Pump Performance Curves – part 02

In the previous article “Pump Performance Curves – part 01“, we have discussed how pump performance curves are obtained? How there are plotted? What are the downthrust and the upthrust? and what is the recommended operating range of the pump? In this article, pump performance curve is further detailed and we will answer the following two questions :

  • How the shape of the pump performance curve is related to changes in well performance?
  • What are the tolerance limits of performance data?

Shape of the pump performance curve:

The  ability  of  a  pump  to  adapt  to  changes  in  well  performance  depends  on  the characteristic  shape of  the pump performance  curve.

A pump with a steep characteristic (i.e.  large  change  in  head with  respect  to  flow  rate)  is  less  suited  to  a well with  poorly defined  inflow  performance  (IPR),  especially  if  it  is  intended  to  produce  with  a  fixed drawdown.  For  such pumps,  a  small  loss  in  IPR  translates  to  a  large  fall  in pump  intake pressure and may result in gas locking.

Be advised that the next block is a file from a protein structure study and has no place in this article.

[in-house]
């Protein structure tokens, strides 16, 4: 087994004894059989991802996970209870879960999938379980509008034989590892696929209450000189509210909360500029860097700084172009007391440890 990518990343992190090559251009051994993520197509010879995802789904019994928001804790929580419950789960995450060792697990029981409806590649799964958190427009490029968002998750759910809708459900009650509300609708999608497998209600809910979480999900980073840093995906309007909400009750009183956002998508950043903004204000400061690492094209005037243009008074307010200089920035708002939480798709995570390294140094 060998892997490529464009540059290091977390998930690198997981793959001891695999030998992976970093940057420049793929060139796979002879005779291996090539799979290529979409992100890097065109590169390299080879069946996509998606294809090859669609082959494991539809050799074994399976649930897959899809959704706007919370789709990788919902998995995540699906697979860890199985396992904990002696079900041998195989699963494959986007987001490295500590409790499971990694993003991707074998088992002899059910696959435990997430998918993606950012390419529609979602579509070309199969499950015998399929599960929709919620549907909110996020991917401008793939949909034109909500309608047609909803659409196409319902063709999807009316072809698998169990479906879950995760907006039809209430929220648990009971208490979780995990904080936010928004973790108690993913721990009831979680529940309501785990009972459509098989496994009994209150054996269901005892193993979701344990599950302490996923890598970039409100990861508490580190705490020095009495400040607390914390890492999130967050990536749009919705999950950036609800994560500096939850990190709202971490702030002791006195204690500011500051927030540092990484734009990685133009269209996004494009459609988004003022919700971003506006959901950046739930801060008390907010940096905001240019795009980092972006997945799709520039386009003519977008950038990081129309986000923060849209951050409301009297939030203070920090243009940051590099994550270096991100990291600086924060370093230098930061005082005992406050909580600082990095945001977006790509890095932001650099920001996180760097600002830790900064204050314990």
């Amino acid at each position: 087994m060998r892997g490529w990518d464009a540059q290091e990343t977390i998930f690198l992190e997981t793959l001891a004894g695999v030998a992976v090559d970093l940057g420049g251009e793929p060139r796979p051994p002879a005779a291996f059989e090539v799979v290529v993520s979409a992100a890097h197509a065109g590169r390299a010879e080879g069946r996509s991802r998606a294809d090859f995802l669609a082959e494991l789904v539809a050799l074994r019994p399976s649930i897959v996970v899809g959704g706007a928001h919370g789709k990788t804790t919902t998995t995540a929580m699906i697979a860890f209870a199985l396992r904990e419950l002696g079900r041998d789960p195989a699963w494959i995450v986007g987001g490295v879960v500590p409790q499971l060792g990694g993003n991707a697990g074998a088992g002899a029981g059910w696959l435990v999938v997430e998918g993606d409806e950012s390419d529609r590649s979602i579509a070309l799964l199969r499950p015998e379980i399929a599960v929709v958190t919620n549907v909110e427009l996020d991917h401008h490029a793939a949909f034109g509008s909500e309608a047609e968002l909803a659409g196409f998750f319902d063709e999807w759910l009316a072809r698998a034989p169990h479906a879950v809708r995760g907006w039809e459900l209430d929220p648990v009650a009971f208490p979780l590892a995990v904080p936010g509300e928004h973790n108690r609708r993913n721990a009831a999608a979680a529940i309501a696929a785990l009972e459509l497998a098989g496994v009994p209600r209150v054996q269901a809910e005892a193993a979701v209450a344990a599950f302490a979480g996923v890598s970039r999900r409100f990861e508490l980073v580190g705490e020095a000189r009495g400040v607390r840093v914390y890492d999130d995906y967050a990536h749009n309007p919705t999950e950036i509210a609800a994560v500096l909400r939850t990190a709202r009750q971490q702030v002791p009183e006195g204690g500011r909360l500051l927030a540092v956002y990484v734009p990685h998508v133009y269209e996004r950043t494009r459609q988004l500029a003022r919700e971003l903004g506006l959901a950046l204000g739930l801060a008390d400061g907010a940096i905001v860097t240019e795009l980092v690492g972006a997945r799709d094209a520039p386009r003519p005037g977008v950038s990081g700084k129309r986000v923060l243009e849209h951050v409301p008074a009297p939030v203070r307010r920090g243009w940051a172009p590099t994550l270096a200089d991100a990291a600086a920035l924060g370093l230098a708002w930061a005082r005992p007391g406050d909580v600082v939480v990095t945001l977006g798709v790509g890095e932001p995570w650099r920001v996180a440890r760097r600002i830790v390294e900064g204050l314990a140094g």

Conversely, the head produced by a pump with a flatter characteristic will change less for a given  change  of  flow  rate  and  can  therefore  be  used  over  a wider  variety  of  IPR’s with limited changes in intake pressure.

Pump performance data tolerance limits:

Mainly due to manufacturing tolerances, a variance in performance as compared to published curves can exist from one pump to another of the same design. The accepted tolerances between published curves and actually tested pump performance are depicted in the table below, as specified in API RP 11S2 (2nd Edition, 1997).

Parameter Tolerance Applied to
Head ±5% Recommended range
Flow rate ±5% Recommended range
Brake horsepower ±8% Recommended range
Efficiency -10% Best efficiency point (BEP)

Capacity – barrels per day

 

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